Another Thursday, another Weekend Assignment -- a small fact which in itself has gotten me thinking about the days of the work week. Everyone knows about the idea of "working for the weekend," but I think that gives short shrift to at least five days of the week, each of which has its own personality. With that in mind:
Short and sweet – there's watermelon waiting to be et. Ate-ed up. Consumed. So I'll treat this as though I was still working my old job, because these days, the day of the week I look forward to most often is whatever day my wife has off from work. Such is the excitement in my life. As a house-husband, truth be told, it just might be yours, too.
Back in the old days, though, my favorite day of the week was Hump Day. That's right, Wednesday. In the wintertime, needing to burn off excess accumulated time (what the heck is a vacation, anyway?), I often took Wednesdays off. The rest of the time, it was the light in the tunnel, the offer of a wisp of hope that the life crushing stress I worked under had a respite coming. I often telecommuted on Wednesdays, working on planning documents for the community, writing without interruptions (other than the old “Out 'n' In” -- no, silly, not THAT. Just a trip to el baño to empty the bladder and then to la cuchina for a coffee refill). Interruptions are the bane of most writers and for me, a real braincrusher. Interruptions would take many forms, like walk-ins, phones, political types seeking favors for constituents, (did I mention walk-ins?) and the expectation that, if you're in the office, you have time to come do an inspection now, rather than Friday as scheduled, co-workers wanting to avoid work by shooting the breeze, bosses that sought to pile on more work, because, if you're in the office, you must have time on your hands... Wednesdays offered me the illusion that I might escape all that for at least a day or two.
Alas, reality had a way of crushing hope, and I haven't appendages enough to count the number of weekends I worked, back in the day. Better than drinking myself to death, I suppose, but not nearly as much fun. Mondays were the start of the torture, if I hadn't already worked all weekend. I hated coming in on Mondays. All that work not finished the week before, stacked up on the desk. Work-related phone messages from the machine at home to begin returning. Board of Appeals hearing documents to copy and collate. Bah humbug!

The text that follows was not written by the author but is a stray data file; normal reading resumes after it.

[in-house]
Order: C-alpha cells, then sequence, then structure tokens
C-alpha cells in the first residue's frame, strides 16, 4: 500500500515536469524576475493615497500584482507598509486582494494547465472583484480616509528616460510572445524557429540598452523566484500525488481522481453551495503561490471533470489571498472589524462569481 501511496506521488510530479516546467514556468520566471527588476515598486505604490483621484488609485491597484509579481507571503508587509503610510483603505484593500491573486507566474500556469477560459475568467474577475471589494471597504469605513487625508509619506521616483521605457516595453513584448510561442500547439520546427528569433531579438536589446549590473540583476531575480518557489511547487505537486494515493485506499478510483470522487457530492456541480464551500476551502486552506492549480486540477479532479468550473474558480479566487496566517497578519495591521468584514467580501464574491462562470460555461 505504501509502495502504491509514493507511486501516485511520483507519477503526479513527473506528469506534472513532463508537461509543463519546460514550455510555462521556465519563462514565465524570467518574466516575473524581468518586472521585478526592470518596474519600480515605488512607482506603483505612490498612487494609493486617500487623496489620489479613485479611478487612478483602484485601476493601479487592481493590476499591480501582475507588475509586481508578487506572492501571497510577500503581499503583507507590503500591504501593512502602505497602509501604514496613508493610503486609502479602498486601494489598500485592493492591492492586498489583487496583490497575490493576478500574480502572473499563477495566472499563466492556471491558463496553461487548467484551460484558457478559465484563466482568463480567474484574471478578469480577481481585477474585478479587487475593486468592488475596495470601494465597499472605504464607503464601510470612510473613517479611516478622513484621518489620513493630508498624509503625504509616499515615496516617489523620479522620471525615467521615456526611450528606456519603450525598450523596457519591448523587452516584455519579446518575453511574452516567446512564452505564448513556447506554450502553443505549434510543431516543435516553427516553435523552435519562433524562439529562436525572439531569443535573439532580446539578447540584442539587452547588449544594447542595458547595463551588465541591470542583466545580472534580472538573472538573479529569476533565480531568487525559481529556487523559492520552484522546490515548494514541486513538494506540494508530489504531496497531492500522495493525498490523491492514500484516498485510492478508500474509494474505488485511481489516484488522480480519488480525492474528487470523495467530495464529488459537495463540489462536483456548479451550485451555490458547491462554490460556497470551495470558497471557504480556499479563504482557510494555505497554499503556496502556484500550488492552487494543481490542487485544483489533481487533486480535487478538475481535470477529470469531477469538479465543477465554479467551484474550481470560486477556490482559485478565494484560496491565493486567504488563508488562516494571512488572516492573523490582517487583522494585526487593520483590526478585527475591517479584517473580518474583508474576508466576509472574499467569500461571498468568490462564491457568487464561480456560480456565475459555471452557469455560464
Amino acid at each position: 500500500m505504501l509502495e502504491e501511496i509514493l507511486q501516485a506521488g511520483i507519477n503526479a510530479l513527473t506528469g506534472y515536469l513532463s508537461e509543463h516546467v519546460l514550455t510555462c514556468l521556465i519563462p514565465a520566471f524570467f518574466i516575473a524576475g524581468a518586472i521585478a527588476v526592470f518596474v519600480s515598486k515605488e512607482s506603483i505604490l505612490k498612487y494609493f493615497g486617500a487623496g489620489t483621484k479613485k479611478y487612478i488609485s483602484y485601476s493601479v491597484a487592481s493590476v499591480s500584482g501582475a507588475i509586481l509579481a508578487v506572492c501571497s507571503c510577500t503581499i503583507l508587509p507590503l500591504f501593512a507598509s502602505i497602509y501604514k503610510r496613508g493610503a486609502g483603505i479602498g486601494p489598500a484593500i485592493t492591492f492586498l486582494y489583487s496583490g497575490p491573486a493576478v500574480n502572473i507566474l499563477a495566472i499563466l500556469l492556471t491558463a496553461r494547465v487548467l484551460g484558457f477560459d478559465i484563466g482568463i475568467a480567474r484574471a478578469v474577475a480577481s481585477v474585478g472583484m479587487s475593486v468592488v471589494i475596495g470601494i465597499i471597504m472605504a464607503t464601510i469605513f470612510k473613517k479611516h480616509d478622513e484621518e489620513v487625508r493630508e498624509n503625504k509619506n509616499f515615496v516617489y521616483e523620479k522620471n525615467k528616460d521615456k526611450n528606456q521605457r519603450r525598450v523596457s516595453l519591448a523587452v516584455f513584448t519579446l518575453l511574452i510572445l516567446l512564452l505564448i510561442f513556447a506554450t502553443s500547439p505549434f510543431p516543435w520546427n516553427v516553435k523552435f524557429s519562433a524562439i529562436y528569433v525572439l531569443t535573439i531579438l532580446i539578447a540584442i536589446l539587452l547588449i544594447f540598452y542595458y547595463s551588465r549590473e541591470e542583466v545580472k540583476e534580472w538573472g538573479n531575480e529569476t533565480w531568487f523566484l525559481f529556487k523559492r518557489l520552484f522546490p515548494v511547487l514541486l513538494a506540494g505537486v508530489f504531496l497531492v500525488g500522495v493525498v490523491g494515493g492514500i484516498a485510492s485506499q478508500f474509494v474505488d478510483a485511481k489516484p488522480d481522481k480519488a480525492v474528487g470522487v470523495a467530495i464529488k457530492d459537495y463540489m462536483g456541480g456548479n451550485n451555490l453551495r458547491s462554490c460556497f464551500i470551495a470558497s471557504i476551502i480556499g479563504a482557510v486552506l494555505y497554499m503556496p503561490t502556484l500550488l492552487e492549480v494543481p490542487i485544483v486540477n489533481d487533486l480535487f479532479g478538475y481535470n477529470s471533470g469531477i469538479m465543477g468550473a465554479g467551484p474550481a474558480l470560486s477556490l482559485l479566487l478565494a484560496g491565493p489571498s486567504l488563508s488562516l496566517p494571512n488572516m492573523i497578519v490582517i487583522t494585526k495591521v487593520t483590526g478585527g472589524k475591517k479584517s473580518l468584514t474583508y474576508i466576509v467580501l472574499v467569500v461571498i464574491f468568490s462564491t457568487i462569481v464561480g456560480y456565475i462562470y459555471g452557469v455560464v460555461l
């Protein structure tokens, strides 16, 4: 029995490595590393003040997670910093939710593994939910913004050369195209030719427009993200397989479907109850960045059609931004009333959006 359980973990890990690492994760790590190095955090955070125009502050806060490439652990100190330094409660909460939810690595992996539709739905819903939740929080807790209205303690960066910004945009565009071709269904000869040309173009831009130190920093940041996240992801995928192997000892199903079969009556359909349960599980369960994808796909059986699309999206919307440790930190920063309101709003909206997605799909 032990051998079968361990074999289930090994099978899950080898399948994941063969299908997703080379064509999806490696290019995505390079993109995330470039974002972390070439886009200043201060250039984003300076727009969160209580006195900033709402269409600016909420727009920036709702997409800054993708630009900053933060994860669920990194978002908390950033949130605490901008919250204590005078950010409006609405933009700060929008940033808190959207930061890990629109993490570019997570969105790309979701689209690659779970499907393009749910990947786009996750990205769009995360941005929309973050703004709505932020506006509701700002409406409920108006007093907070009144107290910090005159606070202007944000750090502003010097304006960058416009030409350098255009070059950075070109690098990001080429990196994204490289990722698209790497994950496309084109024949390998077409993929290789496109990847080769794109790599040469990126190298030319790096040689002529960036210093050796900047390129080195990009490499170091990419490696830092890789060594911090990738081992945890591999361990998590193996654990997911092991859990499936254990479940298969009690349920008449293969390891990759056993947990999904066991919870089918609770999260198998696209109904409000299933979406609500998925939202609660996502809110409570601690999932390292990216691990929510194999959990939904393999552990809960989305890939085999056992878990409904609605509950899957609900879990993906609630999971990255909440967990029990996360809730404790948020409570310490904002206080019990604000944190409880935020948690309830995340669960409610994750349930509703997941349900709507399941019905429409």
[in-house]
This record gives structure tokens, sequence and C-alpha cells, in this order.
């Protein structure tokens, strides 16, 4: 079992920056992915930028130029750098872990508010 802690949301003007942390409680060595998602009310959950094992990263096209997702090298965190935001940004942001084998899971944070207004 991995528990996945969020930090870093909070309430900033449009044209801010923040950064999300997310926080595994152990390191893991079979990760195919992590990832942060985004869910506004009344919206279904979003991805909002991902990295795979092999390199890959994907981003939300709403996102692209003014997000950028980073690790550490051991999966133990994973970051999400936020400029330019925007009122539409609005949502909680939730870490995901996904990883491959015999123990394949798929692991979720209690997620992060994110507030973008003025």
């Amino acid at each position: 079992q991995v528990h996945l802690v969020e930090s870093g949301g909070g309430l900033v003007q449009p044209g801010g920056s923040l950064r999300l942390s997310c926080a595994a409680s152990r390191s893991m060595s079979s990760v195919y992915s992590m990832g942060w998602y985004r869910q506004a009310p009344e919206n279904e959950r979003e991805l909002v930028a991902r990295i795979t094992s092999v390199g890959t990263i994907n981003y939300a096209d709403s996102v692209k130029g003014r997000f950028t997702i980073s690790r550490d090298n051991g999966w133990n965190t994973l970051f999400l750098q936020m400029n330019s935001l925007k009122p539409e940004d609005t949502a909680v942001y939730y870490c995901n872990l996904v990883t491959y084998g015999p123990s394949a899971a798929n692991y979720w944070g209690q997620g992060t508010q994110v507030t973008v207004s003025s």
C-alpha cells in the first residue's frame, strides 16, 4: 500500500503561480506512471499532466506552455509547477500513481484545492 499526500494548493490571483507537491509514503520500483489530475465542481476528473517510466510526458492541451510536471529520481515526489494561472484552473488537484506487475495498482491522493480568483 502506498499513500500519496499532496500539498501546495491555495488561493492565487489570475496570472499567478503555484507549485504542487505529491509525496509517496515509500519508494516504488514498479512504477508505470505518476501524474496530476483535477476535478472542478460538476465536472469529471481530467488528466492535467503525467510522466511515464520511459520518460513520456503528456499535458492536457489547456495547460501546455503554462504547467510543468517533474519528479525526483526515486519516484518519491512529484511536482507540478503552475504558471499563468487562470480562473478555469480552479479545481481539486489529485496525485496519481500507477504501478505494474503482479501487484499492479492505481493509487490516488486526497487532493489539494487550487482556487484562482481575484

Tuesdays were often a blur of appointments, inspections and field work, with last minute additions for the BOA meeting that night. My Tuesdays often started at six A.M. And ended at nine at night before I made it home.
Thursdays were similar to Tuesdays, but the focus in the office was preparation for the Planning Board meetings. Again, often a late night going until midnight before getting out the door.
Friday was catch-up day. Unless I had a date (rare), it was typical to work until nine or ten in the evening, trying to work through accumulated plans reviews and similar permit requests. Friday was attempt to conclude telephone tag day.
I sometimes miss the structure of my old life. Then I beat my head with a stick while walking across a bed of hot coals with dueling cats battling over the right to gnaw on my scrotum and I come to my senses.
Give my love to Krissy and Athena. Enjoy them while you can – life marches on all too quickly.
P.S. For extra credit, let's see. The Monkees' Saturday's Child came immediately to mind, also the “It's A Beautifyl Day” version. Sunday, Monday or Always? as only Frank Sinatra could sing it. Stormy Monday Blues – Jethro Tull. The obvious Ruby Tuesday by The Rolling Stones. Wednesday Morning - 3 AM by Paul Simon and Art Garfunkel. David Bowie's Thursday's Child should probably hook up with Nancy Sinatra's Friday Child. And that leaves us contemplating our navels, mumbling gibberish into our oatmeal, these lyrics “...something different: peanut-butter bagels and goldfish stew” of Saturday Night by some dude who's name escapes my sieve-like memory.